Grizzlies, Clippers 2-2 with hobbled OKC (probably) up next

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The Grizzlies-Clippers series means more with Westbrook out. (Getty Images)

MEMPHIS, Tenn. -- Mike Conley told me it's never cool to see somebody get hurt -- especially at this time of the season, especially a guy you actually like the way he likes Russell Westbrook. But that said, there's no denying, Conley acknowledged, that this week's development in Oklahoma City could open a window for his Memphis Grizzlies.

"They're gonna be down a guy -- one of their best players," Conley said. "So if we can get out of this series with LA, obviously that would help us a lot with him not on the court."

No doubt.

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So keep that in mind as you watch the Grizzlies and Clippers continue this best-of-seven series that's now a best-of-three series thanks to Memphis' 104-83 victory here at FedExForum on Saturday that erased the 2-0 deficit the Grizz left Staples Center with. These two franchises -- both of which are historical punchlines, the Clippers more so (and longer) than the Grizzlies, of course -- aren't just competing for the right to advance to the Western Conference semifinals. They're competing for the right to advance to the Western Conference semifinals and, presumably, play the top-seeded Thunder down Westbook, who is their second-best player and one of the 10 best in the world. That injury, a meniscus tear suffered in Game 2 of the Thunder-Rockets series, suddenly has the West more wide open than the East would be if LeBron James was never born. So while I can't tell you that the winner of this Grizzlies-Clippers series should be penciled into the Western Conference finals, what I can tell you is that the winner of this Grizzlies-Clippers series might actually be favored over the Westbrook-less Thunder (or, in fairness, the Rockets, if the Rockets happen to advance) in the Western Conference semifinals, meaning, yeah, this next week should be pretty intense.

"Three-game series now," said L.A.'s Chauncey Billups. "Obviously, two games in L.A., if it goes that far. So this is what we worked so hard for most of the season. Here it is."

It's tough to handicap this series now because the team that has home-court advantage (Clippers) is not the team that has momentum (Grizzlies) thanks to a pair of dominanting performances from Memphis in Memphis. The Grizzlies won Game 3 by 12 points and Game 4 by 21. They grabbed 12 more rebounds than the Clippers in Game 3 and 17 more in Game 4. Frontcourt mates Zach Randolph and Marc Gasol combined for 43 points and 19 rebounds in Game 3 and 48 points and 22 rebounds in Game 4.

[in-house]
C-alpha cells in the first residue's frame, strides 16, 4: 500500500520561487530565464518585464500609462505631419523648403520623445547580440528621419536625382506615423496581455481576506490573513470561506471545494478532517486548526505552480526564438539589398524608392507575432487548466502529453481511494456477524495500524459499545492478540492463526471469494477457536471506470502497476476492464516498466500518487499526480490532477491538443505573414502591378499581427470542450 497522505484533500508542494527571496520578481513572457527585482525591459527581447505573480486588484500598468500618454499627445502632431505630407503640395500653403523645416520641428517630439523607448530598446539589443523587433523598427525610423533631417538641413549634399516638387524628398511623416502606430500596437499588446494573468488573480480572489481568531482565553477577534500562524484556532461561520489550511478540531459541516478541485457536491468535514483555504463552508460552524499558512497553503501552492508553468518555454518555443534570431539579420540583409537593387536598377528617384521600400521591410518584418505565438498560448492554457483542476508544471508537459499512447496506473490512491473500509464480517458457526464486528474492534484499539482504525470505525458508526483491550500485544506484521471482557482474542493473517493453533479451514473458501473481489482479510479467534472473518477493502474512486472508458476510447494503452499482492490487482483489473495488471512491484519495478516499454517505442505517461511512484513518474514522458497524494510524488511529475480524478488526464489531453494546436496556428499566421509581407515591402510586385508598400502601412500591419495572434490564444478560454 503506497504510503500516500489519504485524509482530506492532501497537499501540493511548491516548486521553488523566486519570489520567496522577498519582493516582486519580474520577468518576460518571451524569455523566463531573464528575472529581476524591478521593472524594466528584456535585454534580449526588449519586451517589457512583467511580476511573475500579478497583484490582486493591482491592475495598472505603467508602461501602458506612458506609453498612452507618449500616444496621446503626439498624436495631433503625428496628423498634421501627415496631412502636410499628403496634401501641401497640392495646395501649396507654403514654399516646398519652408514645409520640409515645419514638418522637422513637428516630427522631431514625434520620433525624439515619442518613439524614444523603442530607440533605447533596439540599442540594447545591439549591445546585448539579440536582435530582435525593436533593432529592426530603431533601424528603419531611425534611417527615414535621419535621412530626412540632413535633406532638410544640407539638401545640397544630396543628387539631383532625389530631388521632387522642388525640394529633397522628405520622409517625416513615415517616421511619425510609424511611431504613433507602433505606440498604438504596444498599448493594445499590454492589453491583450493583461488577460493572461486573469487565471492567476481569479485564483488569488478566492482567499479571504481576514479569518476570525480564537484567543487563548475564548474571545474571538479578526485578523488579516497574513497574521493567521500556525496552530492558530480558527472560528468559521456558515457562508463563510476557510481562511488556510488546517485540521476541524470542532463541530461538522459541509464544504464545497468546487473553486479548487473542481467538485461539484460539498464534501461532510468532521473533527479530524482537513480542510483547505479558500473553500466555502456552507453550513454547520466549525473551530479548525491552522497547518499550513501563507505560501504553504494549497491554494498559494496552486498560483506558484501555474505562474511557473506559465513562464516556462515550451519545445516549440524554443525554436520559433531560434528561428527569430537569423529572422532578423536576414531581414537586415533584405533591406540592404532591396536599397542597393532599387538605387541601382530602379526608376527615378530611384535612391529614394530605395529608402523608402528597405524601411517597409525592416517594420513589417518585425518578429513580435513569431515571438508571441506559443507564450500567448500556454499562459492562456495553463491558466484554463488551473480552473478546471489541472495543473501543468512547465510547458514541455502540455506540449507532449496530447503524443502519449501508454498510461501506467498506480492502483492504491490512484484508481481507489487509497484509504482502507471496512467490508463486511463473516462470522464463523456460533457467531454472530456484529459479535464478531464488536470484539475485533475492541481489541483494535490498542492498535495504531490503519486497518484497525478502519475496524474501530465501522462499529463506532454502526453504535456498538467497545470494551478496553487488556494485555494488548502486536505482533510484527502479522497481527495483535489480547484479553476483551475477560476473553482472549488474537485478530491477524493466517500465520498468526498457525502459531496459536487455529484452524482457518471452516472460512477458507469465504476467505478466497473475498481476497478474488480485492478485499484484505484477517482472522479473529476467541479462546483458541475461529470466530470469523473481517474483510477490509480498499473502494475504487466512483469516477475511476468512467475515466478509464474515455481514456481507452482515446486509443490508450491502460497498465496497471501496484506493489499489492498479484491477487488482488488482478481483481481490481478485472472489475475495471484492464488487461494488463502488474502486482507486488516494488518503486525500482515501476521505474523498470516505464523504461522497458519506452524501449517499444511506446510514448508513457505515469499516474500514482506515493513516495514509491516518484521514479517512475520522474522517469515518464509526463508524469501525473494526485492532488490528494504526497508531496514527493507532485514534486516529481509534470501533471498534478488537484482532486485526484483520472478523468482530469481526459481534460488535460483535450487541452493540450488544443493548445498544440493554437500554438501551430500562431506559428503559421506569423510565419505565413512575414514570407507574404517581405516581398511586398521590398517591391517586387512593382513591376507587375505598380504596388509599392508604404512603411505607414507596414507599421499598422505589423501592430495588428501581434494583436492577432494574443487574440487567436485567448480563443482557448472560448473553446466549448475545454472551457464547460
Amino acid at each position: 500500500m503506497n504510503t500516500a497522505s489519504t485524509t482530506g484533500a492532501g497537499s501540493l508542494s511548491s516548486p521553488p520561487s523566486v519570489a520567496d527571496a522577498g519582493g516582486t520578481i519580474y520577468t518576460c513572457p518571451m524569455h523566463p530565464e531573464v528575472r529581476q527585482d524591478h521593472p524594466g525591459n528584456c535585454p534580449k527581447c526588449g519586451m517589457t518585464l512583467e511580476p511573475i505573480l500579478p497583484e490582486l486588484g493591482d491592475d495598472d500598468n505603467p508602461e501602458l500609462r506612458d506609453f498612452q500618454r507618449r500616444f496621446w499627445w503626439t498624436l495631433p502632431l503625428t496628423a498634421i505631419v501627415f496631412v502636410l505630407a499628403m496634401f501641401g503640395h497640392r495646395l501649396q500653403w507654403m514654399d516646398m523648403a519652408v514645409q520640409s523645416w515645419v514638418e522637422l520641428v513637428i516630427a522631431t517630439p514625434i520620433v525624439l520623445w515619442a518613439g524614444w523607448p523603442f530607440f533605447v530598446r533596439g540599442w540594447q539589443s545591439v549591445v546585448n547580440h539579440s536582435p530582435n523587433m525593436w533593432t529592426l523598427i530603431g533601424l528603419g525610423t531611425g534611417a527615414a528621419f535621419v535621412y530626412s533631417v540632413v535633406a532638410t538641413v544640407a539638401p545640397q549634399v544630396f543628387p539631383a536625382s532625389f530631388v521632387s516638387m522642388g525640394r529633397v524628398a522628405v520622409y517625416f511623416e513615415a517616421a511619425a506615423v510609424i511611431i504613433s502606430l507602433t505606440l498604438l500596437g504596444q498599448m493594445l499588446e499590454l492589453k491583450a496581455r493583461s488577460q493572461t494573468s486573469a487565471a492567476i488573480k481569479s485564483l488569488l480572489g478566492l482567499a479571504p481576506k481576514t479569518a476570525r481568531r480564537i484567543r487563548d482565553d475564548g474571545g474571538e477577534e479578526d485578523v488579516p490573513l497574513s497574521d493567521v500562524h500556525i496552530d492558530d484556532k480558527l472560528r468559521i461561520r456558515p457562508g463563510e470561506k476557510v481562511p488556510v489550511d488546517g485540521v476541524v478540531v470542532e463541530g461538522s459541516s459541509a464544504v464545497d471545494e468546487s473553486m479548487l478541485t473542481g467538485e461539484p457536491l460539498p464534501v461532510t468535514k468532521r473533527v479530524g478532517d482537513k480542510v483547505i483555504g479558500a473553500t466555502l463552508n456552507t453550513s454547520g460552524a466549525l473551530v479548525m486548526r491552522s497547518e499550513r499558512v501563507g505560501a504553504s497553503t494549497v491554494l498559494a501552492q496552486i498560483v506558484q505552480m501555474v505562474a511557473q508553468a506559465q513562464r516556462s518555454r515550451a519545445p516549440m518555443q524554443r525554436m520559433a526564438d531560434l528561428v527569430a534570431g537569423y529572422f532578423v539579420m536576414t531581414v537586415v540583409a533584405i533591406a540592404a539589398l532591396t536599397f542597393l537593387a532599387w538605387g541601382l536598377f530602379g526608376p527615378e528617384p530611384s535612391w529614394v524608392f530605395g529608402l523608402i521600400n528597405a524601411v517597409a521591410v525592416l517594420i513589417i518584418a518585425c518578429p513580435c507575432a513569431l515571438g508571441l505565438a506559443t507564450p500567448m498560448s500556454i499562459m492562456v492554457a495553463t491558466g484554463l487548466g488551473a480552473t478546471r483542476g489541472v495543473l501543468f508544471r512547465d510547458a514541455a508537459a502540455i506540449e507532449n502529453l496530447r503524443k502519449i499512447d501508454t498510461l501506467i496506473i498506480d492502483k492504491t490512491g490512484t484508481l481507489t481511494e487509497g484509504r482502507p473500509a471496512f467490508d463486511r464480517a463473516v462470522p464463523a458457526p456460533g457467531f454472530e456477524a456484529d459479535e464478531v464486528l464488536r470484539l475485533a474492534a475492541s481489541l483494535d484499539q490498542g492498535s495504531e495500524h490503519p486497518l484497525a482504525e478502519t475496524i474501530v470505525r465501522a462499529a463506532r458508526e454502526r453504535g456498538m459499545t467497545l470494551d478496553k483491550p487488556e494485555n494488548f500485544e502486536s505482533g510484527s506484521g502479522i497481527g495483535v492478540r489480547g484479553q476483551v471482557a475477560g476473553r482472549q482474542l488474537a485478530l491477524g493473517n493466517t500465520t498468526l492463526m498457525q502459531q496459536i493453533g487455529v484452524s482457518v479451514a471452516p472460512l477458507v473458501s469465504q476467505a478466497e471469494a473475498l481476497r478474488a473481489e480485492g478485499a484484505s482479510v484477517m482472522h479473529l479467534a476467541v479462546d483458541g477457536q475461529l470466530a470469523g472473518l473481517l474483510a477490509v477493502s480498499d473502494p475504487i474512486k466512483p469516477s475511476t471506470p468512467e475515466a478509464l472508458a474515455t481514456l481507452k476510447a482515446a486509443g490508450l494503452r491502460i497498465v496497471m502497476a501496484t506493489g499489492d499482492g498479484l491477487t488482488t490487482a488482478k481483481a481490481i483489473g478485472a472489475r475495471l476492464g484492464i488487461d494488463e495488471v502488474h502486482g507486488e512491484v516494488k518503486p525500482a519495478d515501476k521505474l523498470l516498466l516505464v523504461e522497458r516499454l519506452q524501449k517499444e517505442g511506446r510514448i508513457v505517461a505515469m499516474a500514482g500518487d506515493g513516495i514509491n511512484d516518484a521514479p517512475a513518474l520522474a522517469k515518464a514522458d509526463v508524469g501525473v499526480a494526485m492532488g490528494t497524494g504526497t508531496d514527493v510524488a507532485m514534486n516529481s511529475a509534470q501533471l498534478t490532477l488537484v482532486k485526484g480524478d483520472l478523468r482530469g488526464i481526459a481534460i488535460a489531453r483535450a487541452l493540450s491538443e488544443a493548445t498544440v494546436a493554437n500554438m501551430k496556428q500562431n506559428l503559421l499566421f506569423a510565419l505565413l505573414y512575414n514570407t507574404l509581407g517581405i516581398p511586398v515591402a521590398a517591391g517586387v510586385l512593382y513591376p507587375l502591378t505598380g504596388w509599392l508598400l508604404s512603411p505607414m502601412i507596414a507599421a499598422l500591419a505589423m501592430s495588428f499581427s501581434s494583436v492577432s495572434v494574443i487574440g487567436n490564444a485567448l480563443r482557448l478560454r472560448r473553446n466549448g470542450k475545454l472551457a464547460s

"I said it All-Star weekend, and I said it during the season -- their [bigs] are pretty amazing," said Clippers point guard Chris Paul, who is also pretty amazing in general, just one example being his buzzer-beating runner in Game 2 that kept home-court advantage with Los Angeles. "Z-Bo on the inside. And big-fella Marc? That's another guard -- the way he passes the ball and shoots the ball. You just have to run them. You have to try to get them tired. You can't just leave them in their rocking chairs out there. We have to make them a little more uncomfortable."

So that'll be the Clippers' goal in Game 5 at Staples Center.

Make Randolph and Gasol "a little more uncomfortable."

Create games a little less gritty and grindy.

The winner of Game 5 in a seven-game series that's tied 2-2 historically goes on to win the series more than 80 percent of the time in the NBA playoffs, and I'm sure that's a statistic you'll hear at least 17 times -- that's the same number of 3-pointers the Clippers missed in Game 4, by the way -- between now and Tuesday night's tip. It'll get old, I imagine. But that won't make it any less true.

So Game 5 is huge.

The winner will likely advance to face a team that'll likely be shorthanded.

Nobody planned things this way or even wanted them this way. But this is the way they are now, and so two traditional punchlines are staring at a window that seems more open than it did a few days ago, you know, when Oklahoma City's point guard was healthy, not hobbled. Needless to type, it'll be fun to see who gets the opportunity to try to slip through. Because one of them -- either the Clippers or Grizzlies -- suddenly has a very realistic chance to make the Western Conference finals for the first time in franchise history.

CBS Sports Insider

Gary Parrish is an award-winning college basketball columnist and television analyst for CBS Sports who also hosts the highest-rated afternoon drive radio show in Memphis, where he lives with his wife... Full Bio

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